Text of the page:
Monday, September 23, 2013

The Houndstooth Kid is on Facebook!

Finally, we've joined the cool kids and created ourselves a Facebook page!

This page is meant to act as your "doorway" to all of the Houndstooth Kid pages: a simple one-stop place where you have all of the Houndstooth Kid info and listings at your fingertips as well as where you can reach out and communicate with other Houndstooth Kid readers and buyers.  Whether you're a connoisseur of fine vintage clothing, a confused newbie, or just intrigued with the history of vintage clothing, the HTK Facebook page is your gateway to an incredible world.

Be sure to 'Like' the HTK Facebook page to keep up-to-date with everything going on, see new listings right when they're posted, and stay in touch with everyone involved.


Sunday, September 22, 2013

Palm Beach: the Summer Fabric

Palm Beach was a famous brand that created a uniquely blended fabric for warm weather wear.  It was very popular during the Golden Era (before dying out in the 1950s) because it offered men one of the best and most stylish ways to stay cool in the heat while wearing a suit.

click to enlarge images

What was Palm Beach fabric?  It was a warm weather blended fabric created in the late teens/early 1920s.  The blend was kept secret and is still up for debate, but general consensus is that it's a blend of linen, mohair, and, added in the mid-1950s, rayon and nylon.  One 1950s Palm Beach material tie is tagged with the following blend:

50% rayon
32% mohair
6% nylon

It should be noted that this is a later blend after Palm Beach was sold by Goodall in 1953.  The previous original blend did not contain rayon nor nylon.  While the Palm Beach fabric died in the 1950s, it should not be confused with the Palm Beach brand, which existed separate from the fabric from the 1950s up to at least the 1980s if not later.  After the 1950s the Palm Beach brand name was just that: a name.  Unimpressive wool and polyester Palm Beach brand suits and jackets litter thrift shops across the country; these later garments share no heritage to those made out of true Palm Beach fabric.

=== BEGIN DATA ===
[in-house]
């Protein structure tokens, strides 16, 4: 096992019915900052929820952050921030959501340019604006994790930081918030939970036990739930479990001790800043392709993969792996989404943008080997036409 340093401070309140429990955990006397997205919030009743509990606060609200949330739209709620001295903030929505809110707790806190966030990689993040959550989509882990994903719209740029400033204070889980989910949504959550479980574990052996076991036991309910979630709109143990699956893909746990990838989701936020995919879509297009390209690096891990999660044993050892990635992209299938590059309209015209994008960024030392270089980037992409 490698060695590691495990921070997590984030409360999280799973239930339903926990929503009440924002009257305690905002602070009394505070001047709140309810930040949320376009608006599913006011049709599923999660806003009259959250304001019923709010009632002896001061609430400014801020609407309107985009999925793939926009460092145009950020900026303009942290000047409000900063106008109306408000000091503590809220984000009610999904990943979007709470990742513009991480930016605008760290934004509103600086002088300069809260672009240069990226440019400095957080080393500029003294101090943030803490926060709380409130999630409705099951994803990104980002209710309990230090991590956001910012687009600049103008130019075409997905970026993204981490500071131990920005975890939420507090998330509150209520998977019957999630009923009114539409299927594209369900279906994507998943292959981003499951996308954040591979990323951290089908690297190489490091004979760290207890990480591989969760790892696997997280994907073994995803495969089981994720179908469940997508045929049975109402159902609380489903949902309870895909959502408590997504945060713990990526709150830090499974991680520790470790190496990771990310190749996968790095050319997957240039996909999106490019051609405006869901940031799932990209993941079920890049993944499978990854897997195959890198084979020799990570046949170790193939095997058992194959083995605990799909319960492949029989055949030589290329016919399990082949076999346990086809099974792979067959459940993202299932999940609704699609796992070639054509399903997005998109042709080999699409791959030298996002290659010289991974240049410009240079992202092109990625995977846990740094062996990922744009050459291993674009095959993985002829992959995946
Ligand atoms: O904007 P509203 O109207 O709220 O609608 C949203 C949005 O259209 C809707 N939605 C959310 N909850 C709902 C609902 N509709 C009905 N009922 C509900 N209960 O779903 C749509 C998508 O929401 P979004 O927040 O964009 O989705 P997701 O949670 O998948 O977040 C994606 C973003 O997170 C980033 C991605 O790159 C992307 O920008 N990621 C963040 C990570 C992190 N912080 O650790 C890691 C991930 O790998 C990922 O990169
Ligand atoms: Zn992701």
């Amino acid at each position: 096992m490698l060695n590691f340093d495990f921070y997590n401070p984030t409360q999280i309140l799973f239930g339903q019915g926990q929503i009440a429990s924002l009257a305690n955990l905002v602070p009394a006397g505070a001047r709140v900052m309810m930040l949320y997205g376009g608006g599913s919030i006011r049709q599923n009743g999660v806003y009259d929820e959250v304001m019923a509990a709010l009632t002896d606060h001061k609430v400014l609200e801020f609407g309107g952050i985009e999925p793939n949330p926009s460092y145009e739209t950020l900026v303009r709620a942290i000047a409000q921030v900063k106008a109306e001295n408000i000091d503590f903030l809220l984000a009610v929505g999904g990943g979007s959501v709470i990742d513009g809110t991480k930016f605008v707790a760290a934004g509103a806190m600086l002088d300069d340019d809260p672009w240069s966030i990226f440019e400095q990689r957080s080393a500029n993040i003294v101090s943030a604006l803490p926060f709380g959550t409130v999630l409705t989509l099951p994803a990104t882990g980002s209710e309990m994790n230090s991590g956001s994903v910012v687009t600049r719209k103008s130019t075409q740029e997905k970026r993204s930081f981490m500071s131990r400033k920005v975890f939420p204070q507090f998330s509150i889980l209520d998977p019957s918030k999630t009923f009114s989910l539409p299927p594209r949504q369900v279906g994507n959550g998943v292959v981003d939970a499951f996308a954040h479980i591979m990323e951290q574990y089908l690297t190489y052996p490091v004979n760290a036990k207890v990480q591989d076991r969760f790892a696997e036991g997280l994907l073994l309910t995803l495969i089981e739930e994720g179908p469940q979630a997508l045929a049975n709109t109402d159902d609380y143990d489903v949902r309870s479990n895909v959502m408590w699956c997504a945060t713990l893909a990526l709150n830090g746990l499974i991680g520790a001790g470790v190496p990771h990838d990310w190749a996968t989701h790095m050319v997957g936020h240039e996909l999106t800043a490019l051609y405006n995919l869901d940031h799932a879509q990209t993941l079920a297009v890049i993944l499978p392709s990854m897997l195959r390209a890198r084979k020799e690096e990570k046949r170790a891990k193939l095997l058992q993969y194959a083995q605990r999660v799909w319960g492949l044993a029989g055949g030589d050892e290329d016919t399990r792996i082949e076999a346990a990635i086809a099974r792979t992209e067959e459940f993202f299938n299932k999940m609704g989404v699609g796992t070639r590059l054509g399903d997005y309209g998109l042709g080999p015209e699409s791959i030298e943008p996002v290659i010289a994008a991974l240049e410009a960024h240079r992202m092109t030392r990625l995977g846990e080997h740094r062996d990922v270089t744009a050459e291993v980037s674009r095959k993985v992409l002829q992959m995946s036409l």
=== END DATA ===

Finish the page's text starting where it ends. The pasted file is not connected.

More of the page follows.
I was able to pick up a Palm Beach suit the other day.  Surprisingly it fits me pretty well.  It has stains throughout but I'm currently working on them.

The interesting thing about this suit is that the two pieces are not original to each other.  If you look at the photo of the jacket above you'll notice by the low button stance, highly padded shoulders, and very generous lapels that this jacket dates from the Bold Look, or the mid-1940s to the early 1950s.  It dates from before the Palm Beach name was sold by Goodall in 1953 because the brand tag still mentions Goodall.

The trousers, however, have a button fly as well as an NRA tag in them, dating them from 1933-1935.

Thankfully for me the material blend and weave didn't really change in the time between when these two pieces were manufactured so they match perfectly.

With so many stains throughout this suit it will be somewhat difficult to clean well.  Palm Beach fabric can easily develop dry rot if stored in a hot, dry area and can shred at any attempt to clean it.  Oxiclean has been known to also destroy the material as it's a fairly harsh cleaning method.  From a couple experts I've talked to, the best bet for cleaning vintage Palm Beach fabric is in soapy water with a mild soap.  However, if dry rot has occurred even a gentle hand-wash in soapy water can still shred Palm Beach.  Avoid dry cleaning.

Anyone lucky enough to find a good-condition garment made of Palm Beach fabric can attest to its usefulness in the warm summer months.  I've thankfully finally joined their ranks with this great suit that, with a little elbow grease, will serve me well.

And just in time for winter...


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